Research suggests that 1% to 2% of the global population may be affected by dust mite allergies. Those individuals can suffer debilitating and dangerous symptoms. In the article, “Respiratory allergy caused by house dust mites: What do we really know?” published in the Journal of Allergy and Clinical Immunology in 2015, an array of studies were explored and discussed to get to the bottom of what clinicians can do to help.
Uncomfortable at best and crippling at worst, a dust mite allergy can lead to decreased quality of life for its sufferer. The allergy is linked to direct exposure to the mite itself. In short, the less patients are exposed to mites, the less chance allergies have to fully develop. As shown in the German Multicenter Allergy study, increased exposure in children, aged infant to three years old, correlated to an increase in allergy development. This is also a risk factor for developing asthma later in life. At age 8 years, dust mite allergies increased the risk of respiratory disease in 87% of the study’s participants.
As their name suggests, dust mites commonly live in a habitat of household dust. Once they find a suitable new dusty abode, a major concern is how quickly they reproduce and can infest a larger area. Adult mites live between 4 and 6 weeks. During that period, females lay between 40 and 80 eggs each, which can lead to the infestation of an entire home in about a year.
An ideal habitat supplies dust mites with three main nutrients:
- keratin (skin)
- cellulose (textile fibers)
- chitin (fungus)
While dust mites can be found throughout the home, they often can be found in greater numbers in beds and mattresses. When a bed is occupied regularly, the relative humidity rises exponentially, which dust mites love.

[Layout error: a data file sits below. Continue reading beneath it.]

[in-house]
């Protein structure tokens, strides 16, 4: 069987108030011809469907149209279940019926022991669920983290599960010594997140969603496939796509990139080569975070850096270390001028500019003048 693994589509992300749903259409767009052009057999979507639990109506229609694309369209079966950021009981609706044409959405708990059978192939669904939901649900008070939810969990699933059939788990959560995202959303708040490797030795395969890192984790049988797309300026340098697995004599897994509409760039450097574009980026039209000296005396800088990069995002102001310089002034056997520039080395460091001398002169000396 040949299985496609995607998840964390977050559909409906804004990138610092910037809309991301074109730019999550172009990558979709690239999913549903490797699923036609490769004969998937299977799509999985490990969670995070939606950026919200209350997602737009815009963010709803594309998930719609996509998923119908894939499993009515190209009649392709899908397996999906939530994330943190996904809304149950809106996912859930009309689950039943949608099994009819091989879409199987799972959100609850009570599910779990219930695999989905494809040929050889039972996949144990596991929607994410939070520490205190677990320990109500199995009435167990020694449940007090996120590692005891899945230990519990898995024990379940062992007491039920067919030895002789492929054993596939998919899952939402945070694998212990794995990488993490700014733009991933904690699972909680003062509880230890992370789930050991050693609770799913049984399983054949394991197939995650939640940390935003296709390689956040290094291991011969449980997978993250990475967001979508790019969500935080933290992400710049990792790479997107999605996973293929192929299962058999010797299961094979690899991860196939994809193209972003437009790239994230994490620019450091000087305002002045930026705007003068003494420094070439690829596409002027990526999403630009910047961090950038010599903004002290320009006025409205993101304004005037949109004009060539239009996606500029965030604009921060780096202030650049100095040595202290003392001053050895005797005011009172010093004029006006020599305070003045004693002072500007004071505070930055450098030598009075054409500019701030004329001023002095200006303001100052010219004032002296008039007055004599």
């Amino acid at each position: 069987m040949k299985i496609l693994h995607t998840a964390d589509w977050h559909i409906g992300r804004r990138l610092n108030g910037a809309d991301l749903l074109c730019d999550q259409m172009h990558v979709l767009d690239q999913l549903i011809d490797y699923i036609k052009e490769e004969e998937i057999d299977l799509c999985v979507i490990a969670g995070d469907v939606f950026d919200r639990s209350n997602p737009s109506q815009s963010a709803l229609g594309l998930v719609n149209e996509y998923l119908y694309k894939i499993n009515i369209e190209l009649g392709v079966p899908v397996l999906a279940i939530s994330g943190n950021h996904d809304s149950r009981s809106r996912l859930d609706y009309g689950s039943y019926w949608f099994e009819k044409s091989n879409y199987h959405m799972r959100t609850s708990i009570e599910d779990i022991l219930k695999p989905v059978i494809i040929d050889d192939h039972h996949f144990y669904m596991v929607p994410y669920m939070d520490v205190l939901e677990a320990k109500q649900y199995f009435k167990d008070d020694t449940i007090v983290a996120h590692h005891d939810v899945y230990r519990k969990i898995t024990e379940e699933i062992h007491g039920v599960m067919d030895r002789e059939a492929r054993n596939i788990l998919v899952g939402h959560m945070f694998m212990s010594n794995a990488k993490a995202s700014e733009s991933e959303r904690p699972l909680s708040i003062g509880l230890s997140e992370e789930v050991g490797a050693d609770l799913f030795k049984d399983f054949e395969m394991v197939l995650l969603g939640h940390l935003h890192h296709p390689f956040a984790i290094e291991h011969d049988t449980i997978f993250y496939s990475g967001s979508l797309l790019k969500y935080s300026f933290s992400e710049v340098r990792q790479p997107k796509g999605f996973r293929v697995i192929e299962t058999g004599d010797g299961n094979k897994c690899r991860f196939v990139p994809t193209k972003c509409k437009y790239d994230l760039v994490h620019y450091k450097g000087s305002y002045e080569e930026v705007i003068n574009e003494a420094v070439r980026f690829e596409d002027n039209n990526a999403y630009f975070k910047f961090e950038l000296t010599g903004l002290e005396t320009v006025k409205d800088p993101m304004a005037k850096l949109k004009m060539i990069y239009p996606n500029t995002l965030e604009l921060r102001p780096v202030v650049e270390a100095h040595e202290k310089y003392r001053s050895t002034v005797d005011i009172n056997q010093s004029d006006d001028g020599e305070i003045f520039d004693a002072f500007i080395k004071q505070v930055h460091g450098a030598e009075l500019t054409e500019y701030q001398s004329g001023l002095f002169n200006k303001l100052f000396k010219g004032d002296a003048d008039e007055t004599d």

The easiest solution to control dust mites in mattresses is through regular cleanings. This is supported by early research, which found that 1.4 times more dust mite allergens were present in beds where the housekeeping was poor.
Using chlorine bleach, maintaining good ventilation, and washing textiles regularly at high temps are all moderately effective at ridding the home of dust mites. The use of mite-impermeable mattress covers has also been shown to reduce mites. For patients who are sensitive to odors, chlorine bleach is unfortunately not a good solution.
The Clean Sleep 5-step cleaning process starts with germicidal irradiation. This sterilization method uses ultraviolet (UV) light at sufficiently short wavelengths to break down micro-organisms. This method is used for many purposes including water purification, food processing, and pharmaceutical production.
The second step is a high-intensity vacuum that extracts debris, such as dead skin cells, a prime food source for dust mites. Next is a dry steam treatment. This combination of high heat with low moisture kills mold and any remaining micro-organisms, while removing dirt and stains without the need for chemicals. An added layer of sanitization is achieved through using Infrared heat, which removes any remaining moisture. The final step in the process is odor neutralization with Ozone. Once completed, the mattress is dry and ready to be put back into immediate use.
While there is really no way to banish dust mites completely from a patient’s home, the Clean Sleep process eliminates them in mattresses, which has proven to have a positive effect for people with dust mite allergies.
If you would like to read the entire report published in the Journal of Allergy and Clinical Immunology, you can obtain it HERE